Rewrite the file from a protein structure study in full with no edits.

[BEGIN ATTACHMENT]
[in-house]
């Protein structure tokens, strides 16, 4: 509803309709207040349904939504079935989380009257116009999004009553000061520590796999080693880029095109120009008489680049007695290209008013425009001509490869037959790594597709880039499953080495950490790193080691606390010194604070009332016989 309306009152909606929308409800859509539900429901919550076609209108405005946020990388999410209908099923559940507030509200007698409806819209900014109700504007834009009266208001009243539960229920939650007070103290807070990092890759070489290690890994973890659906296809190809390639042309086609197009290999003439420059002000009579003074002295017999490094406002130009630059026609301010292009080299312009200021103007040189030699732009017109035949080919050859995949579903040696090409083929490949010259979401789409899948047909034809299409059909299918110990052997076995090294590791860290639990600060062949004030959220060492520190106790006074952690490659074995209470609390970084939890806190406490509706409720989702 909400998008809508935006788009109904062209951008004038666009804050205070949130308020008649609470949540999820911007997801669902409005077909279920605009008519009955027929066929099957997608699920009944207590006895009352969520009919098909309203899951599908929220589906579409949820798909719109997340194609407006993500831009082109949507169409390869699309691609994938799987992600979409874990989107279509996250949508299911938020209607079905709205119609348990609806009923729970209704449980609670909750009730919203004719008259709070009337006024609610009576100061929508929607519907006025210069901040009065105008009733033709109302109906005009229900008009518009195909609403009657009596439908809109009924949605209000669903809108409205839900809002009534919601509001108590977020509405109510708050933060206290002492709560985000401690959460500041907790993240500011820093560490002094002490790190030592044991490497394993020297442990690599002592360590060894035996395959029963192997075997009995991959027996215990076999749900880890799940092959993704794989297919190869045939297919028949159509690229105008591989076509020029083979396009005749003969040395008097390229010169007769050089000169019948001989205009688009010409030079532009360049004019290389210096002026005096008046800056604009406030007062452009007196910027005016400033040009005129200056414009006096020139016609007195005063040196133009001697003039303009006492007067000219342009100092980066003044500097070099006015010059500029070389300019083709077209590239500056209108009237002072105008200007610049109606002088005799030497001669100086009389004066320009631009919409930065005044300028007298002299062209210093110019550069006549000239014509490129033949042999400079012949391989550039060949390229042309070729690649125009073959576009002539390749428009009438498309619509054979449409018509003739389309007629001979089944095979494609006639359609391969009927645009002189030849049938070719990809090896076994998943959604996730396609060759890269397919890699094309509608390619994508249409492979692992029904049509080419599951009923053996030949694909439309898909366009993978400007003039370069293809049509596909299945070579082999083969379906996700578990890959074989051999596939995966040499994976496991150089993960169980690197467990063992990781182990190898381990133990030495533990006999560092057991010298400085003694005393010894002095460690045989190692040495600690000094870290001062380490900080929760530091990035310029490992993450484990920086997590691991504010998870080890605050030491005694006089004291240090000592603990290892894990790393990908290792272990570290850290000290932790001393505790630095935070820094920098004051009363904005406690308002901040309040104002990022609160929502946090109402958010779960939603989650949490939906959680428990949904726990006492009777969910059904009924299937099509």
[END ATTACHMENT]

[in-house]
């Protein structure tokens, strides 16, 4: 509803309709207040349904939504079935989380009257116009999004009553000061520590796999080693880029095109120009008489680049007695290209008013425009001509490869037959790594597709880039499953080495950490790193080691606390010194604070009332016989 309306009152909606929308409800859509539900429901919550076609209108405005946020990388999410209908099923559940507030509200007698409806819209900014109700504007834009009266208001009243539960229920939650007070103290807070990092890759070489290690890994973890659906296809190809390639042309086609197009290999003439420059002000009579003074002295017999490094406002130009630059026609301010292009080299312009200021103007040189030699732009017109035949080919050859995949579903040696090409083929490949010259979401789409899948047909034809299409059909299918110990052997076995090294590791860290639990600060062949004030959220060492520190106790006074952690490659074995209470609390970084939890806190406490509706409720989702 909400998008809508935006788009109904062209951008004038666009804050205070949130308020008649609470949540999820911007997801669902409005077909279920605009008519009955027929066929099957997608699920009944207590006895009352969520009919098909309203899951599908929220589906579409949820798909719109997340194609407006993500831009082109949507169409390869699309691609994938799987992600979409874990989107279509996250949508299911938020209607079905709205119609348990609806009923729970209704449980609670909750009730919203004719008259709070009337006024609610009576100061929508929607519907006025210069901040009065105008009733033709109302109906005009229900008009518009195909609403009657009596439908809109009924949605209000669903809108409205839900809002009534919601509001108590977020509405109510708050933060206290002492709560985000401690959460500041907790993240500011820093560490002094002490790190030592044991490497394993020297442990690599002592360590060894035996395959029963192997075997009995991959027996215990076999749900880890799940092959993704794989297919190869045939297919028949159509690229105008591989076509020029083979396009005749003969040395008097390229010169007769050089000169019948001989205009688009010409030079532009360049004019290389210096002026005096008046800056604009406030007062452009007196910027005016400033040009005129200056414009006096020139016609007195005063040196133009001697003039303009006492007067000219342009100092980066003044500097070099006015010059500029070389300019083709077209590239500056209108009237002072105008200007610049109606002088005799030497001669100086009389004066320009631009919409930065005044300028007298002299062209210093110019550069006549000239014509490129033949042999400079012949391989550039060949390229042309070729690649125009073959576009002539390749428009009438498309619509054979449409018509003739389309007629001979089944095979494609006639359609391969009927645009002189030849049938070719990809090896076994998943959604996730396609060759890269397919890699094309509608390619994508249409492979692992029904049509080419599951009923053996030949694909439309898909366009993978400007003039370069293809049509596909299945070579082999083969379906996700578990890959074989051999596939995966040499994976496991150089993960169980690197467990063992990781182990190898381990133990030495533990006999560092057991010298400085003694005393010894002095460690045989190692040495600690000094870290001062380490900080929760530091990035310029490992993450484990920086997590691991504010998870080890605050030491005694006089004291240090000592603990290892894990790393990908290792272990570290850290000290932790001393505790630095935070820094920098004051009363904005406690308002901040309040104002990022609160929502946090109402958010779960939603989650949490939906959680428990949904726990006492009777969910059904009924299937099509």